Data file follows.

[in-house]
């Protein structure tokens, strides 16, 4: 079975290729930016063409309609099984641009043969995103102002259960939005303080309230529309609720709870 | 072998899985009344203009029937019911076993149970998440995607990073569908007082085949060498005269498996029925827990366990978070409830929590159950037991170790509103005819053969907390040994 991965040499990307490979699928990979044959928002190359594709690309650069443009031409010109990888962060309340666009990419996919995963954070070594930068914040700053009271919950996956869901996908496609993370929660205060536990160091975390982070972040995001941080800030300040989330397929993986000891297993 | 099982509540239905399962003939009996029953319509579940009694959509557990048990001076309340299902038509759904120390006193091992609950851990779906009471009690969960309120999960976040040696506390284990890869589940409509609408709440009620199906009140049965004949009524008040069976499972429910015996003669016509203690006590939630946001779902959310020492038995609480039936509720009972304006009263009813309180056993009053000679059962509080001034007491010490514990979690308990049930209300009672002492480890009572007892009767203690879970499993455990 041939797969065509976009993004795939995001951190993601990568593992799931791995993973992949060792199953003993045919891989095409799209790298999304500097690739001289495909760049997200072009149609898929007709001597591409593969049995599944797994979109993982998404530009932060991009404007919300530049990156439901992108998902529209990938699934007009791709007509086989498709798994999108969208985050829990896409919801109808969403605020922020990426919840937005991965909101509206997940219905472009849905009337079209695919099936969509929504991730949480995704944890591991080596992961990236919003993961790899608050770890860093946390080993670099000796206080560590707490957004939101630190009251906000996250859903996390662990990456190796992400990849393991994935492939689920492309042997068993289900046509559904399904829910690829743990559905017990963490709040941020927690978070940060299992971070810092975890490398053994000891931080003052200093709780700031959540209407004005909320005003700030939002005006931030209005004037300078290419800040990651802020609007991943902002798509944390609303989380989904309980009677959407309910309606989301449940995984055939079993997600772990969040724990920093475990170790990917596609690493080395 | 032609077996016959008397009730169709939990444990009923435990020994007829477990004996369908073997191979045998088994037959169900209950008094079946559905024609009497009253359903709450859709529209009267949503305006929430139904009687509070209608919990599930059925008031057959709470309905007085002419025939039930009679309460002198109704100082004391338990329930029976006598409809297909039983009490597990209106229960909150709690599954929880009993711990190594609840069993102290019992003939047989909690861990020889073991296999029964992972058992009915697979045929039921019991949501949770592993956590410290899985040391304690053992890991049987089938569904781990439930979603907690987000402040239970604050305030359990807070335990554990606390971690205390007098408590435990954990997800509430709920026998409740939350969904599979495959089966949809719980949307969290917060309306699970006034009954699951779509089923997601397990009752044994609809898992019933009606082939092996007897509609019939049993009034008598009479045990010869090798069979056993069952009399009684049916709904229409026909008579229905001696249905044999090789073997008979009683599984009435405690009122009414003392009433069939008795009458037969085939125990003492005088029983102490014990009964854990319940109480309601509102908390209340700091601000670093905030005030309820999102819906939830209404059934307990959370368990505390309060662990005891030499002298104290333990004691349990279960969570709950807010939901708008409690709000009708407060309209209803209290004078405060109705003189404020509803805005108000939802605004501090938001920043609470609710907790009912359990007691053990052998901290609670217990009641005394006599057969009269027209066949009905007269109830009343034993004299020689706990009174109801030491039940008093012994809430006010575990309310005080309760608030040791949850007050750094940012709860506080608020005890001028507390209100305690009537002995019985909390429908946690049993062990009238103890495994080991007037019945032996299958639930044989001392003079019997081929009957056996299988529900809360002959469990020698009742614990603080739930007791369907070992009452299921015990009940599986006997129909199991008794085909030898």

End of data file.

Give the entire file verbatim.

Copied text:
[in-house]
């Protein structure tokens, strides 16, 4: 079975290729930016063409309609099984641009043969995103102002259960939005303080309230529309609720709870 | 072998899985009344203009029937019911076993149970998440995607990073569908007082085949060498005269498996029925827990366990978070409830929590159950037991170790509103005819053969907390040994 991965040499990307490979699928990979044959928002190359594709690309650069443009031409010109990888962060309340666009990419996919995963954070070594930068914040700053009271919950996956869901996908496609993370929660205060536990160091975390982070972040995001941080800030300040989330397929993986000891297993 | 099982509540239905399962003939009996029953319509579940009694959509557990048990001076309340299902038509759904120390006193091992609950851990779906009471009690969960309120999960976040040696506390284990890869589940409509609408709440009620199906009140049965004949009524008040069976499972429910015996003669016509203690006590939630946001779902959310020492038995609480039936509720009972304006009263009813309180056993009053000679059962509080001034007491010490514990979690308990049930209300009672002492480890009572007892009767203690879970499993455990 041939797969065509976009993004795939995001951190993601990568593992799931791995993973992949060792199953003993045919891989095409799209790298999304500097690739001289495909760049997200072009149609898929007709001597591409593969049995599944797994979109993982998404530009932060991009404007919300530049990156439901992108998902529209990938699934007009791709007509086989498709798994999108969208985050829990896409919801109808969403605020922020990426919840937005991965909101509206997940219905472009849905009337079209695919099936969509929504991730949480995704944890591991080596992961990236919003993961790899608050770890860093946390080993670099000796206080560590707490957004939101630190009251906000996250859903996390662990990456190796992400990849393991994935492939689920492309042997068993289900046509559904399904829910690829743990559905017990963490709040941020927690978070940060299992971070810092975890490398053994000891931080003052200093709780700031959540209407004005909320005003700030939002005006931030209005004037300078290419800040990651802020609007991943902002798509944390609303989380989904309980009677959407309910309606989301449940995984055939079993997600772990969040724990920093475990170790990917596609690493080395 | 032609077996016959008397009730169709939990444990009923435990020994007829477990004996369908073997191979045998088994037959169900209950008094079946559905024609009497009253359903709450859709529209009267949503305006929430139904009687509070209608919990599930059925008031057959709470309905007085002419025939039930009679309460002198109704100082004391338990329930029976006598409809297909039983009490597990209106229960909150709690599954929880009993711990190594609840069993102290019992003939047989909690861990020889073991296999029964992972058992009915697979045929039921019991949501949770592993956590410290899985040391304690053992890991049987089938569904781990439930979603907690987000402040239970604050305030359990807070335990554990606390971690205390007098408590435990954990997800509430709920026998409740939350969904599979495959089966949809719980949307969290917060309306699970006034009954699951779509089923997601397990009752044994609809898992019933009606082939092996007897509609019939049993009034008598009479045990010869090798069979056993069952009399009684049916709904229409026909008579229905001696249905044999090789073997008979009683599984009435405690009122009414003392009433069939008795009458037969085939125990003492005088029983102490014990009964854990319940109480309601509102908390209340700091601000670093905030005030309820999102819906939830209404059934307990959370368990505390309060662990005891030499002298104290333990004691349990279960969570709950807010939901708008409690709000009708407060309209209803209290004078405060109705003189404020509803805005108000939802605004501090938001920043609470609710907790009912359990007691053990052998901290609670217990009641005394006599057969009269027209066949009905007269109830009343034993004299020689706990009174109801030491039940008093012994809430006010575990309310005080309760608030040791949850007050750094940012709860506080608020005890001028507390209100305690009537002995019985909390429908946690049993062990009238103890495994080991007037019945032996299958639930044989001392003079019997081929009957056996299988529900809360002959469990020698009742614990603080739930007791369907070992009452299921015990009940599986006997129909199991008794085909030898």